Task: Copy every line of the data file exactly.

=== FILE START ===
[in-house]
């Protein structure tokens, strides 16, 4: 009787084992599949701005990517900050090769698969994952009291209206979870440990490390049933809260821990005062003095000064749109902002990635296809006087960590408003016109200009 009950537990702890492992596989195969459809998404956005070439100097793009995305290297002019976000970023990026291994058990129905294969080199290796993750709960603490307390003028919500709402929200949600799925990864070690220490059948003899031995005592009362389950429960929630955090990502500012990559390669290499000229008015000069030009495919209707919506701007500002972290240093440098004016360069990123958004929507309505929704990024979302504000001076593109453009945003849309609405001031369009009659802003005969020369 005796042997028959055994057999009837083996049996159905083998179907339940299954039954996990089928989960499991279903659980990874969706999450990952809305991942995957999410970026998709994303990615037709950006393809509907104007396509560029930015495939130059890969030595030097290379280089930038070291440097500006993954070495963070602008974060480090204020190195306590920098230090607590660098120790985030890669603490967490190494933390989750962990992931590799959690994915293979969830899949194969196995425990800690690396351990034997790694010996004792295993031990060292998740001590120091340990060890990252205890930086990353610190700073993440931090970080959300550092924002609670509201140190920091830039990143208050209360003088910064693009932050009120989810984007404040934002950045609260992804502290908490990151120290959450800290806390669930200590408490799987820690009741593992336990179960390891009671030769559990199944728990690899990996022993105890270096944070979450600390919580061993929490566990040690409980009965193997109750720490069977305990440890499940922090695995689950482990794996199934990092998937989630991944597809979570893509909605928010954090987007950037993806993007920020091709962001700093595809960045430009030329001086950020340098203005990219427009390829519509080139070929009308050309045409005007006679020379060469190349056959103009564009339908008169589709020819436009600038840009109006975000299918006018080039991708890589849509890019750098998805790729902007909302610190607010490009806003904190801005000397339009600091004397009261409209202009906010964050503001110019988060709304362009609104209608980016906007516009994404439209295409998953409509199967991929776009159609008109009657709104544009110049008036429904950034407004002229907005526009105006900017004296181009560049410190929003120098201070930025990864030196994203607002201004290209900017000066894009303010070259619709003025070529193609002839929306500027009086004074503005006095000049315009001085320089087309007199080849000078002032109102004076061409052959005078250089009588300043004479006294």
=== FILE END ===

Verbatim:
[in-house]
């Protein structure tokens, strides 16, 4: 009787084992599949701005990517900050090769698969994952009291209206979870440990490390049933809260821990005062003095000064749109902002990635296809006087960590408003016109200009 009950537990702890492992596989195969459809998404956005070439100097793009995305290297002019976000970023990026291994058990129905294969080199290796993750709960603490307390003028919500709402929200949600799925990864070690220490059948003899031995005592009362389950429960929630955090990502500012990559390669290499000229008015000069030009495919209707919506701007500002972290240093440098004016360069990123958004929507309505929704990024979302504000001076593109453009945003849309609405001031369009009659802003005969020369 005796042997028959055994057999009837083996049996159905083998179907339940299954039954996990089928989960499991279903659980990874969706999450990952809305991942995957999410970026998709994303990615037709950006393809509907104007396509560029930015495939130059890969030595030097290379280089930038070291440097500006993954070495963070602008974060480090204020190195306590920098230090607590660098120790985030890669603490967490190494933390989750962990992931590799959690994915293979969830899949194969196995425990800690690396351990034997790694010996004792295993031990060292998740001590120091340990060890990252205890930086990353610190700073993440931090970080959300550092924002609670509201140190920091830039990143208050209360003088910064693009932050009120989810984007404040934002950045609260992804502290908490990151120290959450800290806390669930200590408490799987820690009741593992336990179960390891009671030769559990199944728990690899990996022993105890270096944070979450600390919580061993929490566990040690409980009965193997109750720490069977305990440890499940922090695995689950482990794996199934990092998937989630991944597809979570893509909605928010954090987007950037993806993007920020091709962001700093595809960045430009030329001086950020340098203005990219427009390829519509080139070929009308050309045409005007006679020379060469190349056959103009564009339908008169589709020819436009600038840009109006975000299918006018080039991708890589849509890019750098998805790729902007909302610190607010490009806003904190801005000397339009600091004397009261409209202009906010964050503001110019988060709304362009609104209608980016906007516009994404439209295409998953409509199967991929776009159609008109009657709104544009110049008036429904950034407004002229907005526009105006900017004296181009560049410190929003120098201070930025990864030196994203607002201004290209900017000066894009303010070259619709003025070529193609002839929306500027009086004074503005006095000049315009001085320089087309007199080849000078002032109102004076061409052959005078250089009588300043004479006294």